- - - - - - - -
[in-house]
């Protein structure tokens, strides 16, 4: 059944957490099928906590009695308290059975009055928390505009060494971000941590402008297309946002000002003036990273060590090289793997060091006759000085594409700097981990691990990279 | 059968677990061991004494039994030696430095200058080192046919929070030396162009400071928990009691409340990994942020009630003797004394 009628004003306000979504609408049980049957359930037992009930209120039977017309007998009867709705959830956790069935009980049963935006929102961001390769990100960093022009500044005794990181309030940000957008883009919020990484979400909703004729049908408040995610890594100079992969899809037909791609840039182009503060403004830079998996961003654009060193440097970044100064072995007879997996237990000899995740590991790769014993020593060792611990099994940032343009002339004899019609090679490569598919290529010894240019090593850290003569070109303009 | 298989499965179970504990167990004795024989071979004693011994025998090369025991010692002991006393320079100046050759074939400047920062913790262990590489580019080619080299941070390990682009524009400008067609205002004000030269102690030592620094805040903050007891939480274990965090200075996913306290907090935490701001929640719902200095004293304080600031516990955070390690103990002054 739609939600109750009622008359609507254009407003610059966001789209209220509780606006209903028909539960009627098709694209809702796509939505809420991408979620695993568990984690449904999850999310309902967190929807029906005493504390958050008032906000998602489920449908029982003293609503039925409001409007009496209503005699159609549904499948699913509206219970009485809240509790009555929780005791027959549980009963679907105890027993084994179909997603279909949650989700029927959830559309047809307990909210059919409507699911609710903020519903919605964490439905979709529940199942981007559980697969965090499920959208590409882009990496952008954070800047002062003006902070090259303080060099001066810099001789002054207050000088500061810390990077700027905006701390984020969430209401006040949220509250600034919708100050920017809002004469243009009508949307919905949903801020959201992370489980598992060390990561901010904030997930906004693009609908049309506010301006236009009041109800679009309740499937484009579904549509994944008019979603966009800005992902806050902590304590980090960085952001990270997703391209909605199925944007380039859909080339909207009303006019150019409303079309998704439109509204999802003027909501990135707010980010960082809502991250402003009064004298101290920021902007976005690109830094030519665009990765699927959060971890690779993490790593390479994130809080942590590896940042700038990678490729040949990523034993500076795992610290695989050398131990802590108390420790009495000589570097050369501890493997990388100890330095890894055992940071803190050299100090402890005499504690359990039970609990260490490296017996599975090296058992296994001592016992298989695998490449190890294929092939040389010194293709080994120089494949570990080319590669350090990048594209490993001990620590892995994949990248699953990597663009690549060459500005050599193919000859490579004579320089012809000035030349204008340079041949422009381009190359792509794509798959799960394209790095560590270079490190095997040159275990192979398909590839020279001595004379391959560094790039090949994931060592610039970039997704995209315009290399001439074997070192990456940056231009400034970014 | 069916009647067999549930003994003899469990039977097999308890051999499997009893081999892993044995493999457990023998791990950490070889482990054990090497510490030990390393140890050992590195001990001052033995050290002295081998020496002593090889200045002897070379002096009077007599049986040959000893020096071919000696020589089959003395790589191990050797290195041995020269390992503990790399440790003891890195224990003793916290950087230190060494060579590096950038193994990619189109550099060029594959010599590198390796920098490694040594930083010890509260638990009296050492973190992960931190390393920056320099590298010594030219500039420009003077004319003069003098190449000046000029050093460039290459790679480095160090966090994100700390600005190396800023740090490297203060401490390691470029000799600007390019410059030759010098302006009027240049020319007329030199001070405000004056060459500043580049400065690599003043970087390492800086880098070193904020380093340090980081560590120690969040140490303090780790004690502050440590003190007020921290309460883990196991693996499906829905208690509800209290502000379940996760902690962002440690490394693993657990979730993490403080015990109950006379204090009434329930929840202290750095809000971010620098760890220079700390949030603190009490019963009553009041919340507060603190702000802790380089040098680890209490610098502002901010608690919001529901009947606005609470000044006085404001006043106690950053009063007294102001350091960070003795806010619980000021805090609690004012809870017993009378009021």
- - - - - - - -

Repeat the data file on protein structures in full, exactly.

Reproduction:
[in-house]
């Protein structure tokens, strides 16, 4: 059944957490099928906590009695308290059975009055928390505009060494971000941590402008297309946002000002003036990273060590090289793997060091006759000085594409700097981990691990990279 | 059968677990061991004494039994030696430095200058080192046919929070030396162009400071928990009691409340990994942020009630003797004394 009628004003306000979504609408049980049957359930037992009930209120039977017309007998009867709705959830956790069935009980049963935006929102961001390769990100960093022009500044005794990181309030940000957008883009919020990484979400909703004729049908408040995610890594100079992969899809037909791609840039182009503060403004830079998996961003654009060193440097970044100064072995007879997996237990000899995740590991790769014993020593060792611990099994940032343009002339004899019609090679490569598919290529010894240019090593850290003569070109303009 | 298989499965179970504990167990004795024989071979004693011994025998090369025991010692002991006393320079100046050759074939400047920062913790262990590489580019080619080299941070390990682009524009400008067609205002004000030269102690030592620094805040903050007891939480274990965090200075996913306290907090935490701001929640719902200095004293304080600031516990955070390690103990002054 739609939600109750009622008359609507254009407003610059966001789209209220509780606006209903028909539960009627098709694209809702796509939505809420991408979620695993568990984690449904999850999310309902967190929807029906005493504390958050008032906000998602489920449908029982003293609503039925409001409007009496209503005699159609549904499948699913509206219970009485809240509790009555929780005791027959549980009963679907105890027993084994179909997603279909949650989700029927959830559309047809307990909210059919409507699911609710903020519903919605964490439905979709529940199942981007559980697969965090499920959208590409882009990496952008954070800047002062003006902070090259303080060099001066810099001789002054207050000088500061810390990077700027905006701390984020969430209401006040949220509250600034919708100050920017809002004469243009009508949307919905949903801020959201992370489980598992060390990561901010904030997930906004693009609908049309506010301006236009009041109800679009309740499937484009579904549509994944008019979603966009800005992902806050902590304590980090960085952001990270997703391209909605199925944007380039859909080339909207009303006019150019409303079309998704439109509204999802003027909501990135707010980010960082809502991250402003009064004298101290920021902007976005690109830094030519665009990765699927959060971890690779993490790593390479994130809080942590590896940042700038990678490729040949990523034993500076795992610290695989050398131990802590108390420790009495000589570097050369501890493997990388100890330095890894055992940071803190050299100090402890005499504690359990039970609990260490490296017996599975090296058992296994001592016992298989695998490449190890294929092939040389010194293709080994120089494949570990080319590669350090990048594209490993001990620590892995994949990248699953990597663009690549060459500005050599193919000859490579004579320089012809000035030349204008340079041949422009381009190359792509794509798959799960394209790095560590270079490190095997040159275990192979398909590839020279001595004379391959560094790039090949994931060592610039970039997704995209315009290399001439074997070192990456940056231009400034970014 | 069916009647067999549930003994003899469990039977097999308890051999499997009893081999892993044995493999457990023998791990950490070889482990054990090497510490030990390393140890050992590195001990001052033995050290002295081998020496002593090889200045002897070379002096009077007599049986040959000893020096071919000696020589089959003395790589191990050797290195041995020269390992503990790399440790003891890195224990003793916290950087230190060494060579590096950038193994990619189109550099060029594959010599590198390796920098490694040594930083010890509260638990009296050492973190992960931190390393920056320099590298010594030219500039420009003077004319003069003098190449000046000029050093460039290459790679480095160090966090994100700390600005190396800023740090490297203060401490390691470029000799600007390019410059030759010098302006009027240049020319007329030199001070405000004056060459500043580049400065690599003043970087390492800086880098070193904020380093340090980081560590120690969040140490303090780790004690502050440590003190007020921290309460883990196991693996499906829905208690509800209290502000379940996760902690962002440690490394693993657990979730993490403080015990109950006379204090009434329930929840202290750095809000971010620098760890220079700390949030603190009490019963009553009041919340507060603190702000802790380089040098680890209490610098502002901010608690919001529901009947606005609470000044006085404001006043106690950053009063007294102001350091960070003795806010619980000021805090609690004012809870017993009378009021």